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    Post-tuberculosis mycetoma: bronchoscopic removal.

    Respirol Case Rep 2017 Jul 1;5(4):e00243. Epub 2017 Jun 1.
    Department of Respiratory MedicineCork University HospitalCorkIreland.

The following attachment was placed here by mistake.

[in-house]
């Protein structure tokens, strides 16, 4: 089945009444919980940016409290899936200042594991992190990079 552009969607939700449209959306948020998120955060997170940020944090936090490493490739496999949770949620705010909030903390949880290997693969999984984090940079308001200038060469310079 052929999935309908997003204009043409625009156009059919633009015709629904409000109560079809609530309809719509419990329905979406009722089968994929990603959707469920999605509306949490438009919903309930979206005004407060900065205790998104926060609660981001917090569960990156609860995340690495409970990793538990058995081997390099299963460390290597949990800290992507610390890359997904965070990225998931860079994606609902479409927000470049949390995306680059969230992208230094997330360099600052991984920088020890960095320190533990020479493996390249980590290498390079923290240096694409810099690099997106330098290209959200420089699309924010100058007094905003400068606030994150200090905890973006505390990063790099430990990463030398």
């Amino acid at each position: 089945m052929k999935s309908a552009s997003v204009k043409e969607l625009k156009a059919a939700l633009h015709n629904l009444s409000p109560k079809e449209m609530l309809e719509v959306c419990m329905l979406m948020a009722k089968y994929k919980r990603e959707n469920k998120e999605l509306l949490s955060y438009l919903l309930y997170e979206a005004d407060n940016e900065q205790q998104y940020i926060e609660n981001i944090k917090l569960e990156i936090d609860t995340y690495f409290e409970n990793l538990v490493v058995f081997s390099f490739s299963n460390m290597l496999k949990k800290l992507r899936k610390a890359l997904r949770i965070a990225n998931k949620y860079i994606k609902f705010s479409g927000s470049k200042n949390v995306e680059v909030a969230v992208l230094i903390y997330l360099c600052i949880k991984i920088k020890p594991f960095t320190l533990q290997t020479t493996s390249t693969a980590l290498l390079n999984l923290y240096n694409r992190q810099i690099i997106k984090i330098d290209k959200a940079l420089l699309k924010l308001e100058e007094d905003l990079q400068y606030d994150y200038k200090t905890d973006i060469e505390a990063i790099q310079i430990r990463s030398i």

A 76-year-old male non-smoker presented to our institution with cough and haemoptysis. He had been treated for cavitatory pulmonary Mycobacterium tuberculosis of the right upper lobe 10 years previously. Chest radiograph and subsequent computed tomography (CT) of the chest demonstrated a right upper cavity containing a mass suspicious for mycetoma. Flexible bronchoscopy under conscious sedation demonstrated a mass obstructing the anterior segment of the right upper lobe. The abnormality was subsequently removed using a flexible endobronchial cryoprobe. Histopathological analysis demonstrated abundant fungal organisms morphologically consistent with Aspergillus species. Microbiological culture of the bronchoalveolar lavage (BAL) from the cavity isolated both Aspergillus fumigatus and Staphylococcus aureus. The patient was commenced on the anti-fungal drug posaconazole and received a course of flucloxacillin. Three months later, there was no endobronchial obstruction and lavage of the affected cavity again isolated Staphylococcus aureus without Aspergillus species. Repeat thoracic CT and flexible bronchoscopy demonstrated no further re-occurrence of the mycetoma at 3 months.
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